Inside the Makers’ Studio

Print Techniques

Do you think that handmade products deserve a price premium?

Well, people have been voting with their wallets for a long time and they agree.

Luxury goods often sell on the virtue of artisan craftsmanship where numerous man hours have been put into every stitch, every joining, every piece of raw material.

Something handmade is also hand inspected vs. an output from a automated machine.

Any defects can be corrected a piece at a time rather than incurring large wastage upon discovery after the 100th piece.

These are points that I’ve learned from owning a letterpress printing studio for a few years.

It’s definitely a labourious process, with many variables that can contribute to an output disaster.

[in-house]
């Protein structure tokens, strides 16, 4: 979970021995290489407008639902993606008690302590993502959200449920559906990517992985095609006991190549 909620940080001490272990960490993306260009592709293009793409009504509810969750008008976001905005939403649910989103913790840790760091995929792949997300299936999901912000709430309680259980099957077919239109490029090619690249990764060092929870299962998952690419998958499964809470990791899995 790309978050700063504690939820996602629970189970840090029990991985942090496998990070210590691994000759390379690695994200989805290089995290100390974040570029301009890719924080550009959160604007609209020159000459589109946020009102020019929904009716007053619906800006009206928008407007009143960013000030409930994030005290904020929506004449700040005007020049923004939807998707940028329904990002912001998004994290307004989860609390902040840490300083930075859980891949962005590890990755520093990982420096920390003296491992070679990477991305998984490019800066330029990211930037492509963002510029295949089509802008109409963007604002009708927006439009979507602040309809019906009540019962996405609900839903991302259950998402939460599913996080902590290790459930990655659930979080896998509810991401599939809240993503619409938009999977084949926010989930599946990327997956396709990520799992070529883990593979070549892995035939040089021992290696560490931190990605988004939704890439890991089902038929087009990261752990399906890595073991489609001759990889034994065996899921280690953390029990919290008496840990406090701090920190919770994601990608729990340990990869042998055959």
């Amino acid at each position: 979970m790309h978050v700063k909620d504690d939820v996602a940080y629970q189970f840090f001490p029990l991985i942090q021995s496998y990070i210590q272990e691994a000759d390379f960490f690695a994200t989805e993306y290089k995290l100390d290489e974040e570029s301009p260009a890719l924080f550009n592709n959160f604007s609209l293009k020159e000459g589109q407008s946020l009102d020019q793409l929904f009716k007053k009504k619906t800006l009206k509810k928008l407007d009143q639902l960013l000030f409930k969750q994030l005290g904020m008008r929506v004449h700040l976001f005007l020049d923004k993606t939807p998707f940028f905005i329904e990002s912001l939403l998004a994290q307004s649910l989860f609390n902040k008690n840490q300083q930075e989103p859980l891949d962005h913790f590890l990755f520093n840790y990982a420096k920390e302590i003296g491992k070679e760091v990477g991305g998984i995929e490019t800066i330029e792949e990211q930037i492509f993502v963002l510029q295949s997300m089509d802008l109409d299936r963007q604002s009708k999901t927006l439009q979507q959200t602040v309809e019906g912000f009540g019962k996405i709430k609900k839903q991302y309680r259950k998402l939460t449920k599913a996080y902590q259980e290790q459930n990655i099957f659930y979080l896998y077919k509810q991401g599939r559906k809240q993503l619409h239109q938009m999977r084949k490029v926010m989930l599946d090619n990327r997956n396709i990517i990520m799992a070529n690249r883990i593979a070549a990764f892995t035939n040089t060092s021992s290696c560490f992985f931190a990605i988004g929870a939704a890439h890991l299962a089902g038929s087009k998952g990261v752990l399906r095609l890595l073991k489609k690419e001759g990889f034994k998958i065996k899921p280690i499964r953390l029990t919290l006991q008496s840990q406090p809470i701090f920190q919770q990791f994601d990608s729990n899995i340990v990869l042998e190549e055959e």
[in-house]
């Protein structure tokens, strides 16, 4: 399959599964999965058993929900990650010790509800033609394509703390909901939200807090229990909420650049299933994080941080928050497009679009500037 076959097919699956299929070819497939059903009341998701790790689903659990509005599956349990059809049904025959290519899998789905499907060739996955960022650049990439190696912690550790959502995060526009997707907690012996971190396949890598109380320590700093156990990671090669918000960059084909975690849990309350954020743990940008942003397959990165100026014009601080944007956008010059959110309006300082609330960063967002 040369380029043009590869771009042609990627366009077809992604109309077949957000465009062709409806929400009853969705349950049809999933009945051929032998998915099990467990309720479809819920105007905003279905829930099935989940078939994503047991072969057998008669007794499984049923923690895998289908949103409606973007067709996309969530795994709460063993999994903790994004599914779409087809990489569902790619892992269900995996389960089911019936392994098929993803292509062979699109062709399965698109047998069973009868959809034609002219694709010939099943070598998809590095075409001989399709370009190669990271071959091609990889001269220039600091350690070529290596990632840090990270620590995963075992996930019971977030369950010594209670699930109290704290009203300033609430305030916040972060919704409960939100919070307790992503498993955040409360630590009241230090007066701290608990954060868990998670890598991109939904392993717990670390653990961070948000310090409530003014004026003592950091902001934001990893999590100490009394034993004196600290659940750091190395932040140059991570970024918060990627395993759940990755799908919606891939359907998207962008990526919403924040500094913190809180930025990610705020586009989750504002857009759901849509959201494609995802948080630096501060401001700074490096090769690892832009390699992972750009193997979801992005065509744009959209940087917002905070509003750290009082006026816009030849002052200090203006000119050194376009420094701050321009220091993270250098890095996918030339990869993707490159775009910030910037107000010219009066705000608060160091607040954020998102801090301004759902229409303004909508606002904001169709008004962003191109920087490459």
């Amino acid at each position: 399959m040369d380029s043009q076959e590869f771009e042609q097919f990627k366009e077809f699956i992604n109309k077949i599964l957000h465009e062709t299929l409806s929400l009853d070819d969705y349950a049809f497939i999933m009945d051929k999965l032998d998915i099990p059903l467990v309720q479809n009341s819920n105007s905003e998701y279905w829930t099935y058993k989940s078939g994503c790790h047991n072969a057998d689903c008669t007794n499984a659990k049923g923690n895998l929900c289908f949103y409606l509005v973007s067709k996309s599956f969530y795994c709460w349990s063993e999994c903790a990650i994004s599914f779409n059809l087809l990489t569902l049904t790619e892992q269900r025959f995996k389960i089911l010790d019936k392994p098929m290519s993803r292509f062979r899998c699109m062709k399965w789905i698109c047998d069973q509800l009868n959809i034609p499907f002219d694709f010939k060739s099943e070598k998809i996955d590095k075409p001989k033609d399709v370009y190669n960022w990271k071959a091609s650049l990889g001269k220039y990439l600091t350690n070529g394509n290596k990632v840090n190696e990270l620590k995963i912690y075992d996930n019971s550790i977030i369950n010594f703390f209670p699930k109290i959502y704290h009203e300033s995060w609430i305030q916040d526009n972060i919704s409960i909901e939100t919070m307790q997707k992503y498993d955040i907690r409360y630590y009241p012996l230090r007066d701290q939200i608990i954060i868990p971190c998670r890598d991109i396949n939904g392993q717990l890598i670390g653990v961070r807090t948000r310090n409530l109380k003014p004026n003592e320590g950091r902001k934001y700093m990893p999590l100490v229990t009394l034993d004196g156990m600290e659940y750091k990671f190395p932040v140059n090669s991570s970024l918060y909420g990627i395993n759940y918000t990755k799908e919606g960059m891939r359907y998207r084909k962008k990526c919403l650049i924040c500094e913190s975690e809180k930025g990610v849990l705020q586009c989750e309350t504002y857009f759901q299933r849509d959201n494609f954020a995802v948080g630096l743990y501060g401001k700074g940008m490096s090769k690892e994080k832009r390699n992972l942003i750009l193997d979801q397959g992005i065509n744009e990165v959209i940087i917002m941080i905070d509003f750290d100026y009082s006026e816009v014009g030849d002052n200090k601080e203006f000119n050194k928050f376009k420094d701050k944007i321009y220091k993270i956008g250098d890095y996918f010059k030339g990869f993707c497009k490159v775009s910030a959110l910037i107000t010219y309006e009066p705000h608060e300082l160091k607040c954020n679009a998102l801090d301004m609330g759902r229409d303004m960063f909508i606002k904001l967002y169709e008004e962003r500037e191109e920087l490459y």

The many things that can go wrong also are the things that make a single output oh so special.

We’ve combined an old machine with new technology such as using polymer plates vs. the usual metal type and also learned how to ensure the paper and plates are aligned by using modern tools.

The process is one that is incredibly precise and sensitive. Loading on too much ink will result in smudgey letters and the seeping of ink to the reverse side. Not washing the plates out right, result in non-crisp or letters that are not expressed.

That’s where the human element steps in to ensure that these can be prevented.

While the process is much slower compared to modern print machines, the level of human control is higher.

Pressing Letters to Paper sounds easy but a great deal of attention to detail is what makes letterpress printing so prized and valued.